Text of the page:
One of the main reasons that we as leaders don’t keep our word and do what we say we’ll do, is our difficulty in coping with the ever-demanding pressures and demands put on us.
In my work with clients from a wide range of business sectors, the mantra today seems to be, getting more done, better, faster, with fewer resources, and with a more demanding customer.
Most leaders try to manage stress i.e. deal with the symptoms. This is a waste of time. If we don’t deal with the cause, we will forever deal with the symptoms.
When I crashed and burned with stress (see post ‘why it’s important for leaders to keep their word and do what they say they’ll do’), 4 things were paramount in bringing my stress on:
- Not knowing the difference between what I could control and what I could not control – what are the things that currently receive too much of your attention at work and at home that you have no influence over, regardless of how much you stress and worry about them?
- I tried to be ‘master of the universe’ – I put everyone else’s needs ahead of my own. I had PTH (a propensity to help), it got me into other people’s business and made the assumption, and they couldn’t help themselves and/or wouldn’t request the help they needed.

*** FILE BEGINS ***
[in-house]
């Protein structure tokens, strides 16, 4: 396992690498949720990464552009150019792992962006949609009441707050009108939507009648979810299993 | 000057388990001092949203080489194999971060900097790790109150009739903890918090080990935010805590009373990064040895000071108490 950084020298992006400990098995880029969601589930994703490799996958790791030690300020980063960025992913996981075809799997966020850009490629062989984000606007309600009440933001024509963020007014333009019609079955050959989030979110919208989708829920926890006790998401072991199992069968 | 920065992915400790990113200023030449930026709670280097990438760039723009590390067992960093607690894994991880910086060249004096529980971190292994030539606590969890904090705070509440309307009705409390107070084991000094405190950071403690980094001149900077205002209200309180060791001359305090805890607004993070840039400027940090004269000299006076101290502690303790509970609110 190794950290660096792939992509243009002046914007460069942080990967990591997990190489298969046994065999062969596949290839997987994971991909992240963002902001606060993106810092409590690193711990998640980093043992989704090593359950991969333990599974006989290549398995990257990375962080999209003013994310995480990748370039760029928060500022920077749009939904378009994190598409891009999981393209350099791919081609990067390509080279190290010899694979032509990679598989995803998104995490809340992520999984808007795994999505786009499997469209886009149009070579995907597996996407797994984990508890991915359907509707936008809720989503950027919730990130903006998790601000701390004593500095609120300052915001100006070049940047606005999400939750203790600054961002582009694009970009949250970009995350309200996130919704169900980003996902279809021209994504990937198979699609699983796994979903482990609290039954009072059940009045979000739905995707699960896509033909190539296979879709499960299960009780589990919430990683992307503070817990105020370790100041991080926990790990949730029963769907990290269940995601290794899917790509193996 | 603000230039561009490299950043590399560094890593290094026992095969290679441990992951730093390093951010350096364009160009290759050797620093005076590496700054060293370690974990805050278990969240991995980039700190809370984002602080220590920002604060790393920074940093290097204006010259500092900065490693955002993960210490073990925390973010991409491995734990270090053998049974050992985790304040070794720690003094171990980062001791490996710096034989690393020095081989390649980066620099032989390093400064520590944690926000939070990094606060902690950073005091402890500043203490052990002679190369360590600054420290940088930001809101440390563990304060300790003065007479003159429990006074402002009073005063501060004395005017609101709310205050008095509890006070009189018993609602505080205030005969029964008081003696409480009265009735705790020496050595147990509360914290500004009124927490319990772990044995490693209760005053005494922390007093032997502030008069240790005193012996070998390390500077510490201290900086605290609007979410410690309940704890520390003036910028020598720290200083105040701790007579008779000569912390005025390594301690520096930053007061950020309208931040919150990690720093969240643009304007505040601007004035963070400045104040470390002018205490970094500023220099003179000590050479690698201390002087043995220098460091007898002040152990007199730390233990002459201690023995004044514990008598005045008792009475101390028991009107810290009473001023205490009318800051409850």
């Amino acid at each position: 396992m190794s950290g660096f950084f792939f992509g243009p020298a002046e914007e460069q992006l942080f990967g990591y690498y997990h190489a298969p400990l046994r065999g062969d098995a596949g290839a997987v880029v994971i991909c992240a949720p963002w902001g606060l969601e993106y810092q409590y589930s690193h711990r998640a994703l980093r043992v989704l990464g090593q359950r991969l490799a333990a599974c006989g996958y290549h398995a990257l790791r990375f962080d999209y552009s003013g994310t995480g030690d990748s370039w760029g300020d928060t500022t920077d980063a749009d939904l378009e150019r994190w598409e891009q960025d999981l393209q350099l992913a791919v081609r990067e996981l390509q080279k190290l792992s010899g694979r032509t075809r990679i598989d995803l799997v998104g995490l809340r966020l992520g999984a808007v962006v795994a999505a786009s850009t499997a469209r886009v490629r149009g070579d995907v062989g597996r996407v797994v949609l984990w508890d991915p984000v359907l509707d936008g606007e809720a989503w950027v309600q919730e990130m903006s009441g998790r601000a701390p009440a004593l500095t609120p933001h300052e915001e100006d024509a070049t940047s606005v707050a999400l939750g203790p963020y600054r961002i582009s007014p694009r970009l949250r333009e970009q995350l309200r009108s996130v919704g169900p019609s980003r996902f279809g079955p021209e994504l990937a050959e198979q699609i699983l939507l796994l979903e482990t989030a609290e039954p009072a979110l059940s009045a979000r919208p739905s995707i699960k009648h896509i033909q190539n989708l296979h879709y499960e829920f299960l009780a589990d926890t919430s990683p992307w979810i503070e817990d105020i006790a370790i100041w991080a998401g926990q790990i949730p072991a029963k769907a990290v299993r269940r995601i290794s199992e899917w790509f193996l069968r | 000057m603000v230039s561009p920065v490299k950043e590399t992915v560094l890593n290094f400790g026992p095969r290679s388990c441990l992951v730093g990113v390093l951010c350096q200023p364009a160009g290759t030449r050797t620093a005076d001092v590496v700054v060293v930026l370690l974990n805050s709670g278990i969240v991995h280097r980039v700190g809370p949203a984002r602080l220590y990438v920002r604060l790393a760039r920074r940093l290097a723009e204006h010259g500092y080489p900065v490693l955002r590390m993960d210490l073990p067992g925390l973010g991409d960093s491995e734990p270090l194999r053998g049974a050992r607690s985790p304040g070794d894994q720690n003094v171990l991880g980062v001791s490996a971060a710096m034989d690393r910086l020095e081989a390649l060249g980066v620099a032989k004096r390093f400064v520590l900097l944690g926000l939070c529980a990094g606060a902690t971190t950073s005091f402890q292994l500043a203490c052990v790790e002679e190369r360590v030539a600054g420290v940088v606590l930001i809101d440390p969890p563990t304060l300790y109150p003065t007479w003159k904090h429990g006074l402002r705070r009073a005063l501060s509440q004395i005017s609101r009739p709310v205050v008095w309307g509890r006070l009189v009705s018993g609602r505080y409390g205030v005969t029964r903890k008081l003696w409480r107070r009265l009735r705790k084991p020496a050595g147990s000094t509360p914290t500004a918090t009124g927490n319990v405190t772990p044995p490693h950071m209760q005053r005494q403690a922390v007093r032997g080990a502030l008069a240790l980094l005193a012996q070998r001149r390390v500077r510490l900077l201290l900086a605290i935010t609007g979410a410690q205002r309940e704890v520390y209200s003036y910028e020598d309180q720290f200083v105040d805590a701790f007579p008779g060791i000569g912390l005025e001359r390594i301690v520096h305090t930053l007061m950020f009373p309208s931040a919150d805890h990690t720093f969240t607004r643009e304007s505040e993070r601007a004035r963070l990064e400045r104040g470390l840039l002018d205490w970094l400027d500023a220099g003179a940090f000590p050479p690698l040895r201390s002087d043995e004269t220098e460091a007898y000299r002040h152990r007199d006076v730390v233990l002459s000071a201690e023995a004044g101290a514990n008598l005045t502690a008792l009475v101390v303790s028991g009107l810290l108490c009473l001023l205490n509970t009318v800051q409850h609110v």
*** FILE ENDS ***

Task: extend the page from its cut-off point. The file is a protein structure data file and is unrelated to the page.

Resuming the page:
- I worried about being liked rather than being respected – too often I confused the need to be liked with the need to be respected. I realized as a leader, I can’t go through life being afraid to offend!
- Being a perfectionist – the question I needed to ask myself was, have I done the best I could, with the time and the resources that I had?
The value of a leader with the ability to perform well under pressure cannot be overestimated in a world where constant pressure is the norm.
We need to stop trying to manage stress, instead, look at what is bringing it on and deal with this.